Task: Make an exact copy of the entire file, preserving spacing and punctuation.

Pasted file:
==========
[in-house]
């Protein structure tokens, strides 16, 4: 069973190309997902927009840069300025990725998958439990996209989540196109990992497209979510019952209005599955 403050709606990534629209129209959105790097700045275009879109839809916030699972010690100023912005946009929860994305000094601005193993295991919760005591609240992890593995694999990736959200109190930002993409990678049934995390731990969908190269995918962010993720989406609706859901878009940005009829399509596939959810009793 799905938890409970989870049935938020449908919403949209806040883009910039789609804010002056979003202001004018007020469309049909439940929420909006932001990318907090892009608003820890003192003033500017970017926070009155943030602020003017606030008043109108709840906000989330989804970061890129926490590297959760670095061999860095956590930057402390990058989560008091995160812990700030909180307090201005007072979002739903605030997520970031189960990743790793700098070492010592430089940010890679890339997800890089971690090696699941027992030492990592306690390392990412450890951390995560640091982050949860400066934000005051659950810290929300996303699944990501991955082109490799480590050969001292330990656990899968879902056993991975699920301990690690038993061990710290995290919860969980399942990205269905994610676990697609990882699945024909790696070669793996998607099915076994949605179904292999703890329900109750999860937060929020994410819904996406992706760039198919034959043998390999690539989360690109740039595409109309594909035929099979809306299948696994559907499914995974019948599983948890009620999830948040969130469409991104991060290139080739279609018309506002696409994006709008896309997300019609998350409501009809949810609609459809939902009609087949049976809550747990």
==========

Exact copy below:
[in-house]
């Protein structure tokens, strides 16, 4: 069973190309997902927009840069300025990725998958439990996209989540196109990992497209979510019952209005599955 403050709606990534629209129209959105790097700045275009879109839809916030699972010690100023912005946009929860994305000094601005193993295991919760005591609240992890593995694999990736959200109190930002993409990678049934995390731990969908190269995918962010993720989406609706859901878009940005009829399509596939959810009793 799905938890409970989870049935938020449908919403949209806040883009910039789609804010002056979003202001004018007020469309049909439940929420909006932001990318907090892009608003820890003192003033500017970017926070009155943030602020003017606030008043109108709840906000989330989804970061890129926490590297959760670095061999860095956590930057402390990058989560008091995160812990700030909180307090201005007072979002739903605030997520970031189960990743790793700098070492010592430089940010890679890339997800890089971690090696699941027992030492990592306690390392990412450890951390995560640091982050949860400066934000005051659950810290929300996303699944990501991955082109490799480590050969001292330990656990899968879902056993991975699920301990690690038993061990710290995290919860969980399942990205269905994610676990697609990882699945024909790696070669793996998607099915076994949605179904292999703890329900109750999860937060929020994410819904996406992706760039198919034959043998390999690539989360690109740039595409109309594909035929099979809306299948696994559907499914995974019948599983948890009620999830948040969130469409991104991060290139080739279609018309506002696409994006709008896309997300019609998350409501009809949810609609459809939902009609087949049976809550747990």